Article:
About Me

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Web person at the Imperial War Museum, just completed PhD about digital sustainability in museums (the original motivation for this blog was as my research diary). Posting occasionally, and usually museum tech stuff but prone to stray. I welcome comments if you want to take anything further. These are my opinions and should not be attributed to my employer or anyone else (unless they thought of them too). Twitter: @jottevanger

Thursday, May 07, 2015

VE Day in Holland: an Englishwoman writes home

My Gran, Primrose, was born and raised in the north-east of England, mainly in the vicarage at Lamesley, outside Gateshead. Working as a shipping clerk in Newcastle during the 1930s, she met and later married my grandfather, Bernard, a Dutchman plying the North Sea selling bunker oil. They settled in a farmhouse outside Voorschoten, to the east of the Hague. They stayed there throughout the war, whilst the Netherlands was suffering German occupation, during which time they had two children, Clare and Timothy (my father). A couple of miles to the north-west was the V2 launch site at Wassenaar, as this map shows:

My dad and uncle recently discovered a letter from Primrose, apparently written on VE Day (but dated May 9th), which made that experience incredibly real for me, from the fears, loss and privations of war to the yearning for word from a family across the sea to the relief and hope for the future. Read it below.

9th May 1945 

Darling Mummy

On VE day we are sitting in the garden in glorious weather, with our two sturdy infants toddling around the lawn. And the thoughts I have above everything else in these thrilling,marvellous days are: 'How are they at home? How are they doing? When shall I hear from them? ', etc. We are all well and quite healthy in spite of the strain of the last five years and the terrors and unspeakable famine of the last six months. Oh, what a glorious thing freedom is! It seems the most important thing in our lives now and a thing I shall treasure the rest of my life. How I have longed for news from you, especially since I had your last message some time round about March last year.

Timothy is wandering about picking buttercups and daisies – he is a picture with his rosy cheeks and very blond curls. Clare is waving to a British bomber overhead, bringing the desperately needed food to an airfield nearby. Both children speak English and some Dutch. Clare longs to go to “G'anny” and “Eng'and”, not to mention how her mother longs. We expect to be allowed to leave in about two months' time. Meanwhile, we hope to return to a more or less normal life and to enjoy the food sent from England. You have no idea what life has been like these years and this winter has been ghastly. The V2 rockets were fired off from Wassenaar and The Hague, an you can imagine the ravages done as 50% exploded here, and the Allies bombed the district (very heavily at times) all day long. We have been out of our house twice. Last May the SS turned us out and occupied the place for months. We returned just before Christmas and Bernard had to hide for months, like all men under 40. Everyone had to have secret hiding places in their houses and to have a wireless was a very risky thing – meant concentration camp or death. However, we kept ours and listened every day [to the BBC] under the stairs. I shall have a lot to tell on my return home. And what a lot I want to know about you all. To be separated from you all under these dreadful circumstances has been very hard to bear. My visit home will be a long one, probably lasting three months or so. I feel very tired, having had no holiday since 1939 and very little help indeed. With two tiny children it is at times too much for me. How marvellous that the summer is here – people had no coal or food last winter, no electricity or gas – can you imagine the chaos? A large part of our daily diet has been sugar-beets (horrible) and tulip bulbs. We were glad to have them. It has been a blessing to live in the country.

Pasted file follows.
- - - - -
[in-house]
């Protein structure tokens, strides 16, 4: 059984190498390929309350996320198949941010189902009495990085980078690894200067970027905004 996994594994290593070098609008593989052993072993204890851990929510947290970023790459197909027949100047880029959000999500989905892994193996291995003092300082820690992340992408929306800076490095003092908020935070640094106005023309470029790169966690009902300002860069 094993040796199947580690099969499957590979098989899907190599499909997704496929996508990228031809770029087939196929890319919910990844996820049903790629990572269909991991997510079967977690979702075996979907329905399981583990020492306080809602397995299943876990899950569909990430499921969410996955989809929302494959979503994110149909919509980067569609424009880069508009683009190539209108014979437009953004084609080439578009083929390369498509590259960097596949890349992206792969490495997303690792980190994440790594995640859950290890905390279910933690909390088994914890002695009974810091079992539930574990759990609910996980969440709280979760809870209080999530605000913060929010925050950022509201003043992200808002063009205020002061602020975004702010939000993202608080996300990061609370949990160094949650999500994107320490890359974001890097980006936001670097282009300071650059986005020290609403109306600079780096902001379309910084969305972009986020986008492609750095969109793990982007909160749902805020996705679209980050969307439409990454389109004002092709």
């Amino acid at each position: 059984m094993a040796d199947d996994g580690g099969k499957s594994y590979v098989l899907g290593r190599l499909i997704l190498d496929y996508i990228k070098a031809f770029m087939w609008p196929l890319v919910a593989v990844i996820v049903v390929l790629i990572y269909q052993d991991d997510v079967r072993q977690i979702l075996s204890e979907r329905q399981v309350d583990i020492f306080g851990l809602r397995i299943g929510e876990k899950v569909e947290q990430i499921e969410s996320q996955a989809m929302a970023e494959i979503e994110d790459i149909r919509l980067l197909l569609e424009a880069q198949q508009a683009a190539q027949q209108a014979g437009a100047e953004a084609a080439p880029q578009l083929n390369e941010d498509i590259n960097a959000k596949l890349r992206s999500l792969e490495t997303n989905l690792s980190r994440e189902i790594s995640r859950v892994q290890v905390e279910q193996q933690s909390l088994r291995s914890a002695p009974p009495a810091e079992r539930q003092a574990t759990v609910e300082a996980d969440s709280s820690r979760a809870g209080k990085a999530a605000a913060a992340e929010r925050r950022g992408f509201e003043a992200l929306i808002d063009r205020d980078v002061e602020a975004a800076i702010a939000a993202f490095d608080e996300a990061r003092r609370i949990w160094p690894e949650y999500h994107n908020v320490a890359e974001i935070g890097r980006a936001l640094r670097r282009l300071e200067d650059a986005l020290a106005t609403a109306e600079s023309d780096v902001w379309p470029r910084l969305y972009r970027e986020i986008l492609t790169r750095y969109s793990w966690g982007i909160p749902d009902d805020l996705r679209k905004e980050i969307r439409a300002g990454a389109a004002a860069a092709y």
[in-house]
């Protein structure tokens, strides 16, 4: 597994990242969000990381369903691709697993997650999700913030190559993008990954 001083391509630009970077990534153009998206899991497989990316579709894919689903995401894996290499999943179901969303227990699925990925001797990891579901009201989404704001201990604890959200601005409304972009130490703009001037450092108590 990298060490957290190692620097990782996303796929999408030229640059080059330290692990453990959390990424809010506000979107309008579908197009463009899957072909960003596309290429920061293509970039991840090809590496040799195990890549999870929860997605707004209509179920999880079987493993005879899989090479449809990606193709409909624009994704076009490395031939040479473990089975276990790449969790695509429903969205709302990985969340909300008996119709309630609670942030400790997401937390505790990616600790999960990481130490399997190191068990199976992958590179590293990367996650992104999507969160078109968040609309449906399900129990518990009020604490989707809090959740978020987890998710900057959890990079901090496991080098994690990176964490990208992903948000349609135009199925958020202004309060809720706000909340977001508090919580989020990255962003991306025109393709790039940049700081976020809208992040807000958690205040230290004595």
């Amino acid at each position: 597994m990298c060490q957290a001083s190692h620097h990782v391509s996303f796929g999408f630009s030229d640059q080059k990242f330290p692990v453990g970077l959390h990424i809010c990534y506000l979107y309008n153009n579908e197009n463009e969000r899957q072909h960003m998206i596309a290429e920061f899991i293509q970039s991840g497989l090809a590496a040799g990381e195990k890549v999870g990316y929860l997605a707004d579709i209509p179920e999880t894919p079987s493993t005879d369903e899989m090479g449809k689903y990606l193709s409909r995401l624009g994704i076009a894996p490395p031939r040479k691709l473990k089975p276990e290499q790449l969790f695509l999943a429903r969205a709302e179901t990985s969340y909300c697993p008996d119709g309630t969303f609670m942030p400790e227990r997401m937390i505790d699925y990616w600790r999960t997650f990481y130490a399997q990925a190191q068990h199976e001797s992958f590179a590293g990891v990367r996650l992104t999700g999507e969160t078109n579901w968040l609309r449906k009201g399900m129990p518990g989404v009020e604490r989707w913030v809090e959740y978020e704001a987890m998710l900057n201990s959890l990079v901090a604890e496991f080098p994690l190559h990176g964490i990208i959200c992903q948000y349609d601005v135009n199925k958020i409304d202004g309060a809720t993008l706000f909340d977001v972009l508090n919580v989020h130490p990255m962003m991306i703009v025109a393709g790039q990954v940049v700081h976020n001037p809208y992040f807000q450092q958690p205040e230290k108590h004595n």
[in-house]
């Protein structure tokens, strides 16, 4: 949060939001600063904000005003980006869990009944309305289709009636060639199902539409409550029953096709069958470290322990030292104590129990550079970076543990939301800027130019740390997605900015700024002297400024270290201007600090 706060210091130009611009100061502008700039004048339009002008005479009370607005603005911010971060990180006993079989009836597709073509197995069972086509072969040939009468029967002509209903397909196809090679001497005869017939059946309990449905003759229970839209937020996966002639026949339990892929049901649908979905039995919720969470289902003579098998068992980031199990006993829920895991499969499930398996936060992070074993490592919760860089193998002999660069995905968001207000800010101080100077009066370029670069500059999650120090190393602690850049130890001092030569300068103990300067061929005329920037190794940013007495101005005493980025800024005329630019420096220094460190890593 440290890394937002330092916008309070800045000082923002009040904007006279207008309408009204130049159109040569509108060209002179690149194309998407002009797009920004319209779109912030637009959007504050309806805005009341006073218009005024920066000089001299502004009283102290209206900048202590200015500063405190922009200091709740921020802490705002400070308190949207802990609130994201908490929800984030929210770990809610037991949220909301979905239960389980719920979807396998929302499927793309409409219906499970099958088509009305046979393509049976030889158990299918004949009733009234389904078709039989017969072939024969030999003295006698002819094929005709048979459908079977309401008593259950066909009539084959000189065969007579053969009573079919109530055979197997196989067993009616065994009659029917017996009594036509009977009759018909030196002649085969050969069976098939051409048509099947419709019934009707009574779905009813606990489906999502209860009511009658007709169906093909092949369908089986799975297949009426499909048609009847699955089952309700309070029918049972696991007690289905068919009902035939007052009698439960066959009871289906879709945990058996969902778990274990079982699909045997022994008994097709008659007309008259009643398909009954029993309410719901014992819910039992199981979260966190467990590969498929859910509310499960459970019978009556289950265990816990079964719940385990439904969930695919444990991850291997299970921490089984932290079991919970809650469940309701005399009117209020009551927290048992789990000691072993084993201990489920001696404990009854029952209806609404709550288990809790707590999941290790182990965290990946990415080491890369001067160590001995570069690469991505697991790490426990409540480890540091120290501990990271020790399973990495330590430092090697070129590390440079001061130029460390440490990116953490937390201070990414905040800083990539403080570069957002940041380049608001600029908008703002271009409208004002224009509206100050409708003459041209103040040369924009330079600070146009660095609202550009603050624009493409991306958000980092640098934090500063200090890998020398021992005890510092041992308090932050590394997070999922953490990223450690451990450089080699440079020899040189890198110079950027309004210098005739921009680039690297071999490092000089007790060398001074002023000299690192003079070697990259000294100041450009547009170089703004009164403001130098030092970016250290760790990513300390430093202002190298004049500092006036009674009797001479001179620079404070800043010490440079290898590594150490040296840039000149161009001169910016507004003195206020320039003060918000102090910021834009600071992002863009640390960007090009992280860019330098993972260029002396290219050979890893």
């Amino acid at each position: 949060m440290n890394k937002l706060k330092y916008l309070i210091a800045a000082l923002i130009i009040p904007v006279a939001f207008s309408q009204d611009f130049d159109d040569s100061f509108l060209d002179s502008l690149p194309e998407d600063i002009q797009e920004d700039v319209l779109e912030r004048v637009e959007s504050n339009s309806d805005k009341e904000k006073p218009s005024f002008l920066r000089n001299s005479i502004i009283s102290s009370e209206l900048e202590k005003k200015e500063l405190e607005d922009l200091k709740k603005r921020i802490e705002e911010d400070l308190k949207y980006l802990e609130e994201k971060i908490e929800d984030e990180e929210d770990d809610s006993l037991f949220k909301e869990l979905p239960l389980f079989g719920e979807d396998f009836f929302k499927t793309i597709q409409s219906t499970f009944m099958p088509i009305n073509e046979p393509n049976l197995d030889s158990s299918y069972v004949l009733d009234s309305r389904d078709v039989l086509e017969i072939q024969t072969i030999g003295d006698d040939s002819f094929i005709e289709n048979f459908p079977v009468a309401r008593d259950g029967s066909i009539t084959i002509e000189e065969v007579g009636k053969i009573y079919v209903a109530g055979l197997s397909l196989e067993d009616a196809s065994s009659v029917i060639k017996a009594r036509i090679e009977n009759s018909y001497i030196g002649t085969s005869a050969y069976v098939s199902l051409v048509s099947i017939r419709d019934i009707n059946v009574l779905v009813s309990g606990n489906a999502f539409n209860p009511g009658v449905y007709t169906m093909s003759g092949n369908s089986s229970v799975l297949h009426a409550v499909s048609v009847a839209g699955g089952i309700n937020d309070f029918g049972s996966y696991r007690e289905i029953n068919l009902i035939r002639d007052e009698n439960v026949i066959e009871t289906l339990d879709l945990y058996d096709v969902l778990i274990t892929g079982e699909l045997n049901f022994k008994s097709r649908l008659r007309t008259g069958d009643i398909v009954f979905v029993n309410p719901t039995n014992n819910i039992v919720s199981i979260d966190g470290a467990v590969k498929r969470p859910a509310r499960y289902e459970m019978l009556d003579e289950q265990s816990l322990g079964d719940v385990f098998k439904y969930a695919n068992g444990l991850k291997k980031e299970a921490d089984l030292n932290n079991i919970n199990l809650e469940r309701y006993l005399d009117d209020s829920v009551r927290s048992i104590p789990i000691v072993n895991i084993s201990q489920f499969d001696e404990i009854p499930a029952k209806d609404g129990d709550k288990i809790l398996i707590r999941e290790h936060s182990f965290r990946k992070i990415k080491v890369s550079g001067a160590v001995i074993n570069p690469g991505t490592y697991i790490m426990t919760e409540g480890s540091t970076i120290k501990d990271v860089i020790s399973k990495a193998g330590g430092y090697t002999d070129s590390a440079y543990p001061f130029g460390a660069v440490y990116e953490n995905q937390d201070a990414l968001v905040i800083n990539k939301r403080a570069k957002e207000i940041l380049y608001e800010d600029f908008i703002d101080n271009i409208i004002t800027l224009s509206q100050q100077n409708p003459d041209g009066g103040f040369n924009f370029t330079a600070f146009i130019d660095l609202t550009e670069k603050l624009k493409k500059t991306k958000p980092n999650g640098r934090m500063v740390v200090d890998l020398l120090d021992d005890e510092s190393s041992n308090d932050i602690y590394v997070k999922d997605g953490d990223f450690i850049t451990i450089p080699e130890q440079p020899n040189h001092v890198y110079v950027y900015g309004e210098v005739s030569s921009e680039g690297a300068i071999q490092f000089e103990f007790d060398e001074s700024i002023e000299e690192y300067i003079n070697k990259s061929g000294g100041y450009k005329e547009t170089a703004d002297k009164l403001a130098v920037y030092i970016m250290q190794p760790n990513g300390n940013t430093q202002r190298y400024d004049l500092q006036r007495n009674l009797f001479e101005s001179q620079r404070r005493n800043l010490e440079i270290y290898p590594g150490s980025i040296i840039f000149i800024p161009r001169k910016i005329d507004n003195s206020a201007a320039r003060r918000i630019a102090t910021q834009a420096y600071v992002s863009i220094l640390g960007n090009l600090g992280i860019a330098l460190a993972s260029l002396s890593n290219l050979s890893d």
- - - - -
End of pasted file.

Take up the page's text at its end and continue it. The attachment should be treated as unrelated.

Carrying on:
I shall write more news next time but don't want to make this too long. I have an English friend and her husband and child living here. Their house was destroyed in the bombardment of 3rd March last, when a huge part of The Hague was burnt down, including our English church, which had been closed since 1940. This morning we went to a service in the village for the peace thanksgiving. The British troops are arriving all the time and I hope to meet some soon and bring them home. We long to speak to a soldier from England. Yesterday saw still a few Germans about looking very miserable. Vile creatures, how they are loathed here. Lots and lots of love to you all, darlings, and I long for a word from you.

Your loving Primrose.

PS Love from Bernard, Clare and Timothy. Daisies from the children.

Tuesday, April 21, 2015

Getting rid of Twitter's promoted links

Do you ever get annoyed by promoted tweets? I do, so I made this bookmarklet for when I'm using the Twitter web application:


Drag this to your browser's favourites bar and click it when you're on Twitter, it will get rid of that annoying spam. OK, it's probably not worth the hassle, but you never know.